I know you had problems commenting before. I wonder what you did differently this time, or if it was something on Blogger's end? It seems lots of people, especially if they use Internet Explorer, can't leave comments. Very frustrating for all involved.

  6. Kim, I had a 6th grade teacher than let me 'run out ahead' of the class, reading wise. He even bought me books with his own money (LoTR box set), and I credit him with being a big part of my journey to write.

    I was suprised, but I think my success in posting is due to my now having a gmail address. I selected google as my profile, and voila! I can finally post here--yay!

  7. Interesting...I wonder if that is the problem for other people, too...

    Gotta love teachers that do things like that. My daughter's first grade teacher (current) constantly gives her harder math assignments when she finishes her work early. She knows how my kid's mind works, too, because when she hands it over she says, "I don't know, Sweetie, this is really hard. I'm not sure you can do it yet." Of course she takes that as a challenge and proceeds to do it perfectly. :-) She did not get her math skills from me.

  8. I just finished The Lost Wife. It was brilliant in every way. So glad your Mom (and You) recommended it to me.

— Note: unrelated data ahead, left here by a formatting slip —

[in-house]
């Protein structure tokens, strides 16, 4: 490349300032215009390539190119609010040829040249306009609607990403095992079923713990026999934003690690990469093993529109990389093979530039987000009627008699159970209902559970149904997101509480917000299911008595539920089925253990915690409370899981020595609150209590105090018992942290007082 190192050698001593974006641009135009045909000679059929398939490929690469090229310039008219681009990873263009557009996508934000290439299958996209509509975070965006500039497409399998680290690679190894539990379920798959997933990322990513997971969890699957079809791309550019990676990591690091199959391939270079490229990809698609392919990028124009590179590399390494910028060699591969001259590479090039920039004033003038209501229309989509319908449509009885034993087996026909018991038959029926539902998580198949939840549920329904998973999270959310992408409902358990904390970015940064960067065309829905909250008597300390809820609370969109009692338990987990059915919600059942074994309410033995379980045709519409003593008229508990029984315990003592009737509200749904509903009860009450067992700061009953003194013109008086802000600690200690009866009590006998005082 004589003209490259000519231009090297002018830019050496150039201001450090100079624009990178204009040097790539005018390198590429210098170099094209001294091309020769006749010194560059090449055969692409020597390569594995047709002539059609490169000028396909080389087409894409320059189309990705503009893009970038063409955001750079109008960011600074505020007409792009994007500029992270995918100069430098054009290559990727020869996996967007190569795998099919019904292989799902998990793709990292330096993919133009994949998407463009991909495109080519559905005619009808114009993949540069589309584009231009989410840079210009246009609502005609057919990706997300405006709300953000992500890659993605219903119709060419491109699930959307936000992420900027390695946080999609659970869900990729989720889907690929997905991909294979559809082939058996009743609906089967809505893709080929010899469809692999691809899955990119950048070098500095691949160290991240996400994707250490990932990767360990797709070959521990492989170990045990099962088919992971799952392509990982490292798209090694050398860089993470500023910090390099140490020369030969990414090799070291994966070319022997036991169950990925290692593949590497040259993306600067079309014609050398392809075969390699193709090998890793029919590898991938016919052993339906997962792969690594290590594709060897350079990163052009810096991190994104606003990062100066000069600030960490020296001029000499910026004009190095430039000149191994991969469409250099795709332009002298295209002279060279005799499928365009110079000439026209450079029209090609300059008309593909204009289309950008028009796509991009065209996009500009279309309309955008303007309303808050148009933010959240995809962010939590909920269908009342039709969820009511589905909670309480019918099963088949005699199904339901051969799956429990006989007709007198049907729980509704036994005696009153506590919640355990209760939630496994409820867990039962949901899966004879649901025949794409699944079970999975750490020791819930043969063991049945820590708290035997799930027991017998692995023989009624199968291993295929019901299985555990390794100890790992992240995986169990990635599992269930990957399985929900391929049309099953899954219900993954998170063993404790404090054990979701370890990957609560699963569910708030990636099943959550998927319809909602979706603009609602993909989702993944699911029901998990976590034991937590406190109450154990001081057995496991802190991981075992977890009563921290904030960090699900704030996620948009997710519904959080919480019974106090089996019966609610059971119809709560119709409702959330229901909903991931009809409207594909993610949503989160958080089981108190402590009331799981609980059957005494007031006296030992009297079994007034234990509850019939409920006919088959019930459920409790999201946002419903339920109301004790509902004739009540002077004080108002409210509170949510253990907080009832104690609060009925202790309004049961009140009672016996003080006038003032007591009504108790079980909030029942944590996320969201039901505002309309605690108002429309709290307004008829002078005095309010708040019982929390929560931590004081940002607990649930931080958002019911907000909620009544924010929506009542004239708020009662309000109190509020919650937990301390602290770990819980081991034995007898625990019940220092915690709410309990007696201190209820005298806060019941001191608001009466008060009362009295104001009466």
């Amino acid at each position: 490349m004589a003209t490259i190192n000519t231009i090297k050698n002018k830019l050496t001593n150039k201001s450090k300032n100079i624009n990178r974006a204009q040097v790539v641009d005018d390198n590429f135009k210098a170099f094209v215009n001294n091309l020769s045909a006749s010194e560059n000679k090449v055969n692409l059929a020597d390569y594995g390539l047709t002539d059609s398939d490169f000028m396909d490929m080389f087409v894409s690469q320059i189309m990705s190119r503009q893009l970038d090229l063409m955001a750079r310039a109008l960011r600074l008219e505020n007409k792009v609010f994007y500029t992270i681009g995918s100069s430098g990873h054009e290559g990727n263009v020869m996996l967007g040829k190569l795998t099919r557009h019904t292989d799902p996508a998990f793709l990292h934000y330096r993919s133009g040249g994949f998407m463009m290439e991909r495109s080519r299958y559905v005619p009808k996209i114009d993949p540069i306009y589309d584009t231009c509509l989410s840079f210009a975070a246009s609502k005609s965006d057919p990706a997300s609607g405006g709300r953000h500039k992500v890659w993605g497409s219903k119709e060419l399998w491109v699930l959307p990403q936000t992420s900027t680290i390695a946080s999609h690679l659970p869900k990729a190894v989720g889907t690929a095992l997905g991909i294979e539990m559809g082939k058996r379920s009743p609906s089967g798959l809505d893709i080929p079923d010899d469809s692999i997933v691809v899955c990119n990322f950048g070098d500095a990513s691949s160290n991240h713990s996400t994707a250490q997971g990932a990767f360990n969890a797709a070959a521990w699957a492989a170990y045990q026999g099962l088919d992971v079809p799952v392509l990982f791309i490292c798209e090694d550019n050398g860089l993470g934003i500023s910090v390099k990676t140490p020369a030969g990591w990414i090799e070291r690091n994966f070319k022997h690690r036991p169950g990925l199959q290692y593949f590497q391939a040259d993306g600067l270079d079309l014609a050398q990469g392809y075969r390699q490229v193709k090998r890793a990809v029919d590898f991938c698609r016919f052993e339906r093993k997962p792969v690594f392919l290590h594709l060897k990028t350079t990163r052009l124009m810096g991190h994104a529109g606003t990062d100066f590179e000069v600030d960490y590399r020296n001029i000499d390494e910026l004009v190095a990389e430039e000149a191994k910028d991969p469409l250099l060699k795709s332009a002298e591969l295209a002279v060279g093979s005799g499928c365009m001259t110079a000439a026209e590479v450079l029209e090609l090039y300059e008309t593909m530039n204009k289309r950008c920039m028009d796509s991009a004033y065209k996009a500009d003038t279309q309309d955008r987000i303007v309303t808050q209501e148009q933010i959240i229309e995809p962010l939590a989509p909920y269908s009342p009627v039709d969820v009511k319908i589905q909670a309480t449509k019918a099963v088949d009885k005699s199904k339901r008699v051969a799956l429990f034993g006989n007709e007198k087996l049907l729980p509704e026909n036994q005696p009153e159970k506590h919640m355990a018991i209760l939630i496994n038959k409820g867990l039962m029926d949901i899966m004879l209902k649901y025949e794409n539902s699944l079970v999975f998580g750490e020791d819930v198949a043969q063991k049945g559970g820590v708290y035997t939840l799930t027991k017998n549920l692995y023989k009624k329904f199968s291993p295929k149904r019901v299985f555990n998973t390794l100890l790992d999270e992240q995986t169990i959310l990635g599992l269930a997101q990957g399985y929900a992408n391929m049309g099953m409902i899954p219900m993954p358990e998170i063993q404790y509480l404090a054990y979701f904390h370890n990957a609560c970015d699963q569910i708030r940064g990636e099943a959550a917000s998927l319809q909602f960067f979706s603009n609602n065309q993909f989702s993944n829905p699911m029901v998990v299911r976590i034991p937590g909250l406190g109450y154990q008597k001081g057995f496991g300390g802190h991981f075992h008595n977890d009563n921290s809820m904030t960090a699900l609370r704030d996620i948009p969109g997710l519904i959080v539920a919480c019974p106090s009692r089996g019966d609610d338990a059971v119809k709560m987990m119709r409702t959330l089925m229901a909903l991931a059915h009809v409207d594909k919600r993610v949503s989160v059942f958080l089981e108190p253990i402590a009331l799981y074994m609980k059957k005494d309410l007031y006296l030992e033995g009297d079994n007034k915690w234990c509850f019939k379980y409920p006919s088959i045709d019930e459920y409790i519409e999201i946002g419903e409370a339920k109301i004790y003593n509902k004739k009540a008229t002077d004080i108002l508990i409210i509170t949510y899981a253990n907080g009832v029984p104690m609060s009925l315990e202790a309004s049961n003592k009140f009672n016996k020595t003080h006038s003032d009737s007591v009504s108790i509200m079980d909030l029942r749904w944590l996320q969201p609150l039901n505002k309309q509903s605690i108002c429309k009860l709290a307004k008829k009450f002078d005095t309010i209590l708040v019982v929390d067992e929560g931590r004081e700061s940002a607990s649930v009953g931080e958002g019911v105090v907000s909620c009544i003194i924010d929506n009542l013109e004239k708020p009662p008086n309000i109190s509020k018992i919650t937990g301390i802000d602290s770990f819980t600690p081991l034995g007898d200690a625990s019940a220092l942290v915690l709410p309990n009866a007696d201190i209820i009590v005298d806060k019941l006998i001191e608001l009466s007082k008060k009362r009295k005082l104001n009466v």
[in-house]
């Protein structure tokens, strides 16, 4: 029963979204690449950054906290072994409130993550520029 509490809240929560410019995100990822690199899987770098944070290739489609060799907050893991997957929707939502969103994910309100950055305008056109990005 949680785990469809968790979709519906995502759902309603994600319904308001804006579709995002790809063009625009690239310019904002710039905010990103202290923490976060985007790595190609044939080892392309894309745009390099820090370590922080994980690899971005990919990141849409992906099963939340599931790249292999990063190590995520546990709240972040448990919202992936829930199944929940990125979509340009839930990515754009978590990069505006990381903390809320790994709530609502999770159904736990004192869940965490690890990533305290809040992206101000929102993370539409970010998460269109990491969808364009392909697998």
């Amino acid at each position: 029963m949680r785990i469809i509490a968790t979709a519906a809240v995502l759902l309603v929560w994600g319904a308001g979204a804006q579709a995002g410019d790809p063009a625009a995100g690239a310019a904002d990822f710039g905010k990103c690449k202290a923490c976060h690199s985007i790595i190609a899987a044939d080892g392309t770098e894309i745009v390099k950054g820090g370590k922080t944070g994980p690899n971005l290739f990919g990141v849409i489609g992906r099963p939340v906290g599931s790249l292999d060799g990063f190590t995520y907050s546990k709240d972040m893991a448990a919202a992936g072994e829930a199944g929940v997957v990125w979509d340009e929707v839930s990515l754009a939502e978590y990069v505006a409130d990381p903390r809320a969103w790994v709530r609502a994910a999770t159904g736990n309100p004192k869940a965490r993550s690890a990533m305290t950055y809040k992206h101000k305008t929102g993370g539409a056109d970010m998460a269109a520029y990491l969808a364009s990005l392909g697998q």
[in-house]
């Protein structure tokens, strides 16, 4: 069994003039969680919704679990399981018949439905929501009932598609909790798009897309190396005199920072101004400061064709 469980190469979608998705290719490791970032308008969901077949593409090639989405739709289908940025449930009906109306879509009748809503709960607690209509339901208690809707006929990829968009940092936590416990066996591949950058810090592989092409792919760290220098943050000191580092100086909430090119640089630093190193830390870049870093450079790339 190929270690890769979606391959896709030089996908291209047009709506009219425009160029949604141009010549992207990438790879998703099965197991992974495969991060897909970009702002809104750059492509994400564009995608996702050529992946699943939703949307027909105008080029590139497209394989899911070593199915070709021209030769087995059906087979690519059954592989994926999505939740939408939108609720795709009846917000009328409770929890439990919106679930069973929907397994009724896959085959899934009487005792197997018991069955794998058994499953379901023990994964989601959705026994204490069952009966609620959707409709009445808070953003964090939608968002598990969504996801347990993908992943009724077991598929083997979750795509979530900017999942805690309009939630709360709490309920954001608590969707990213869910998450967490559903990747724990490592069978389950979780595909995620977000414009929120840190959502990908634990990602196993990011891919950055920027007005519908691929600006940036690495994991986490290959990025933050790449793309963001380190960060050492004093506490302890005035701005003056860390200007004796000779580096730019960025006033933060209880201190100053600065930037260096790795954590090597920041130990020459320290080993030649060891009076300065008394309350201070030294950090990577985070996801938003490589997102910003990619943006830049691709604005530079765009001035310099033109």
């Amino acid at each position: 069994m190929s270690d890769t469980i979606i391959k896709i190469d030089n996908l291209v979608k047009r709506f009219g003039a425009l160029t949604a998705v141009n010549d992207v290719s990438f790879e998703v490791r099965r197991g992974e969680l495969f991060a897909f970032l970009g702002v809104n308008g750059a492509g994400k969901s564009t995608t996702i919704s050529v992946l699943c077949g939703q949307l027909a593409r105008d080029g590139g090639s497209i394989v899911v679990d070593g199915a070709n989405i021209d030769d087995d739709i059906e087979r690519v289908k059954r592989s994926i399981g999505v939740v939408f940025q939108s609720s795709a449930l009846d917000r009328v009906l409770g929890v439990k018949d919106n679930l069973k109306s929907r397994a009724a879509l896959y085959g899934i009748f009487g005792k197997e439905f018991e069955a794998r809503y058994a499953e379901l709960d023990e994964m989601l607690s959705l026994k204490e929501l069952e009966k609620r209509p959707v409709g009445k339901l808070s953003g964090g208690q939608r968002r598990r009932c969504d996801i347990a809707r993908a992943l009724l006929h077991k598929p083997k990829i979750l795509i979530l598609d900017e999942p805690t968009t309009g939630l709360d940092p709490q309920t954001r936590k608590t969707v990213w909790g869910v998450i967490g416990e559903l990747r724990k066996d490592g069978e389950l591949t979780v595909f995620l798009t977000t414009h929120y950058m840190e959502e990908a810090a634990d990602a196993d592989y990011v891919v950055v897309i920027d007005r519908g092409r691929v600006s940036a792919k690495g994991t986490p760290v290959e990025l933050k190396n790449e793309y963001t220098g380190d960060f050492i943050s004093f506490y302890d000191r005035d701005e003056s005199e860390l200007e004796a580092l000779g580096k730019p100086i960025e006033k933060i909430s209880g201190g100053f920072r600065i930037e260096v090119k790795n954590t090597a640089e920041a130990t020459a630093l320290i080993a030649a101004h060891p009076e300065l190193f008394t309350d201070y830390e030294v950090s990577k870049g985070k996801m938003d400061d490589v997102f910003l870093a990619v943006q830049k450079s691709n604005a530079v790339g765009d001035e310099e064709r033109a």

9. Hi I am from India.After watching movies like ''Schindler's list and The pianist'',I tried to learn more about holocaust and what n why it happened.Unfortunately history taught in our schools didn't even mention about holocaust.I was shocked when I learnt about it from internet and movies n documentaries. I just couldn't understand how can a human being be so cruel to another human. Why? Why such cruelty. Till now I am unable to understand the reason behind a person's such terrible actions to another person.

    After reading the lost wife,I was so touched with the story and the way it was narrated.I loved Lenka and her friends and the show of determination to survive and what touched me the most was not her love for josef but for her family.The loyalty and love for her family really shook me.

    After reading this book,I can say for sure about one thing that I appreciate the available resources and freedom even more.And most of all I finally understood the meaning and preciousness of family. I cried whole night after reading this book.It made me think that the way Jews were targeted and were killed and the antisemitism feeling that grew.Isn't that kind of hatred feeling brewing in Western world and in my own country now for Muslims?

    I am a God loving Hindu girl from India.But after reading such atrocities I cannot understand why God didn't protect the innocent? In our Hinduism religion,we believe that whatever God does he does it for the well being of the good people.But I couldn't understand what good came out of Holocaust.I am confused with what to believe.I love God but I want to know why he was silent to the sufferings of millions.Why.